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The red edge excitation shift phenomenon can be used to unmask protein structural ensembles:implications for NEMO-ubiquitin interactions


Reference:

Catici, D. A. M., Amos, H. E., Yang, Y., van den Elsen, J. M. H. and Pudney, C. R., 2016. The red edge excitation shift phenomenon can be used to unmask protein structural ensembles:implications for NEMO-ubiquitin interactions. FEBS Journal, 283 (12), pp. 2272-2284.

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    Official URL:

    http://dx.doi.org/10.1111/febs.13724

    Abstract

    To understand complex molecular interactions it is necessary to account for molecular flexibility and the available equilibrium of conformational states. Only a small number of experimental approaches can access such information. Potentially steady-state red edge excitation shift (REES) spectroscopy can act as a qualitative metric of changes to the protein free energy landscape (FEL) and the equilibrium of conformational states. First we validate this hypothesis using a single Trp containing protein, NF-κB essential modulator (NEMO). We provide detailed evidence from chemical denaturation studies, macromolecular crowding studies and the first report of the pressure-dependence of the REES effect. Combined these data demonstrate that the REES effect can report on the 'ruggedness' of the FEL and we present a phenomenological model, based on realistic physical interpretations, for fitting steady-state REES data to allow quantification of this aspect of the REES effect. We test the conceptual framework we have developed by correlating findings from NEMO ligand binding studies with the REES data in a range of NEMO-ligand binary complexes. Our findings shed light on the nature of the interaction between NEMO and poly-ubiquitin, suggesting that NEMO is differentially regulated by poly-ubiqutin chain length and that this regulation occurs via a modulation of the available equilibrium of conformational states, rather than gross structural change. This study therefore demonstrates the potential of REES as a powerful tool for tackling contemporary issues in structural biology and biophysics and elucidates novel information on the structure-function relationship of NEMO and key interaction partners. This article is protected by copyright. All rights reserved.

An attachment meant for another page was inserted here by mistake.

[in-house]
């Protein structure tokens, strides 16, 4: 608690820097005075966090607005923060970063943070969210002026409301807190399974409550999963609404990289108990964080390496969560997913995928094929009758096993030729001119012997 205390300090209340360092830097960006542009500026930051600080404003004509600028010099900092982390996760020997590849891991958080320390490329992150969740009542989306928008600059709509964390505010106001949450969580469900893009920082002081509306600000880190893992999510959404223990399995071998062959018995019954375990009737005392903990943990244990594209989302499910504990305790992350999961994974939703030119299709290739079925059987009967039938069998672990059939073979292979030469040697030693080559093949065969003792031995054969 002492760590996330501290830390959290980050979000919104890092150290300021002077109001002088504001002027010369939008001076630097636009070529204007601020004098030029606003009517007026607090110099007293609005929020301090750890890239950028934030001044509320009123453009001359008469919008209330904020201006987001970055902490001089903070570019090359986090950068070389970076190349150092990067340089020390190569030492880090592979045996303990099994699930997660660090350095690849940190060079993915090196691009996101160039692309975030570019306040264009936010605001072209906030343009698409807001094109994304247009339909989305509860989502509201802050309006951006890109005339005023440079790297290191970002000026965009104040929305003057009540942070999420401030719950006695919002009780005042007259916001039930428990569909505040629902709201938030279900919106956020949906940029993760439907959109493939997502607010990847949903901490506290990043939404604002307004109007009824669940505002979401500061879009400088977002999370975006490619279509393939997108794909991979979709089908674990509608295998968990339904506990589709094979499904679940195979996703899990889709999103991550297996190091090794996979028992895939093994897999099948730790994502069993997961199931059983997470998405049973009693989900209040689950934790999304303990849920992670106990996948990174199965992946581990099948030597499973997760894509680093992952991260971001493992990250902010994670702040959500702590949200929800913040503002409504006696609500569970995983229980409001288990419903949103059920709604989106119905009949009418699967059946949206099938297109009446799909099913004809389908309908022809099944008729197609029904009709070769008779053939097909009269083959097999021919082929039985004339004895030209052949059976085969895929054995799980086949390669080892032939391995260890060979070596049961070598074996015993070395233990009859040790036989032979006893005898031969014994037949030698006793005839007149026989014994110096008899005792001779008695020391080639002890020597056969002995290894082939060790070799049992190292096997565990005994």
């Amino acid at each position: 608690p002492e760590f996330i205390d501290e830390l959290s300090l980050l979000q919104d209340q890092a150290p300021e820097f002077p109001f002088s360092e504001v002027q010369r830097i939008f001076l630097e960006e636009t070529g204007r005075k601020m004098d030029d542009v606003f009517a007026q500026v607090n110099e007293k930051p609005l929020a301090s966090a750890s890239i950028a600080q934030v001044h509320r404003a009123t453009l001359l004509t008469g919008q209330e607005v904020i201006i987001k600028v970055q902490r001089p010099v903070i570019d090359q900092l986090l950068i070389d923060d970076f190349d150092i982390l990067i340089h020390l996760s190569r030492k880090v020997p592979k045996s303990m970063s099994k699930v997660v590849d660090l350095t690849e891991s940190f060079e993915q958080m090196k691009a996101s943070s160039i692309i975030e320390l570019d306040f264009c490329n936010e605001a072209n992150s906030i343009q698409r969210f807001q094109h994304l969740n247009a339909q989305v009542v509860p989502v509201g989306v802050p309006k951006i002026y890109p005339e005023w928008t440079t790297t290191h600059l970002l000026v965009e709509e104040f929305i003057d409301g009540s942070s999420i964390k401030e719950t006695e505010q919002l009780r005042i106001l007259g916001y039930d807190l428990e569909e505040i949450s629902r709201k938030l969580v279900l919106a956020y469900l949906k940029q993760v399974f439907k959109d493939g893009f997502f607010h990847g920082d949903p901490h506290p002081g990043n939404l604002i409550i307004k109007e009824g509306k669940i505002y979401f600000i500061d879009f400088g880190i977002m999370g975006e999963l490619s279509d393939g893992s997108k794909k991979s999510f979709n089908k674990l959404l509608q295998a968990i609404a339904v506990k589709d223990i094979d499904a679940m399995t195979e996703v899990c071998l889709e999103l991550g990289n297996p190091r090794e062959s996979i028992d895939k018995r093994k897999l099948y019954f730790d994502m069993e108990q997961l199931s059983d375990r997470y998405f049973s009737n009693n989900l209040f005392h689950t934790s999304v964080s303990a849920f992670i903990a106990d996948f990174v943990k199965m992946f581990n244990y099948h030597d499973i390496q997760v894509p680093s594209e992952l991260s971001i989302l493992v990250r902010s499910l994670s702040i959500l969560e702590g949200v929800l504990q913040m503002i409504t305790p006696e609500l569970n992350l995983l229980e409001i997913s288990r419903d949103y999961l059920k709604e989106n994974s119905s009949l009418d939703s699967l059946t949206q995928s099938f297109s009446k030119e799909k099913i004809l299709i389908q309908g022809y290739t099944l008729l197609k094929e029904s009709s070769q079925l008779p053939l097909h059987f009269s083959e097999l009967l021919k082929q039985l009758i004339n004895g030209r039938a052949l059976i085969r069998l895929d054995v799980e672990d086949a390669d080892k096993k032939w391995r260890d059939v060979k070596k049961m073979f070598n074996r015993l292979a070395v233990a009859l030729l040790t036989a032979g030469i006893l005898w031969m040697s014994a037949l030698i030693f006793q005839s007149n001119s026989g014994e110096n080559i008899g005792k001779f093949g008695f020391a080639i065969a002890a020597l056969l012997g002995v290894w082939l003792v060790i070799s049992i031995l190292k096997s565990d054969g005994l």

Details

    Item Type Articles
    CreatorsCatici, D. A. M., Amos, H. E., Yang, Y., van den Elsen, J. M. H. and Pudney, C. R.
    DOI10.1111/febs.13724
    DepartmentsFaculty of Science > Biology & Biochemistry
    Research CentresCentre for Sustainable Chemical Technologies
    RefereedYes
    StatusPublished
    ID Code49844
    Additional InformationThis article is protected by copyright. All rights reserved.

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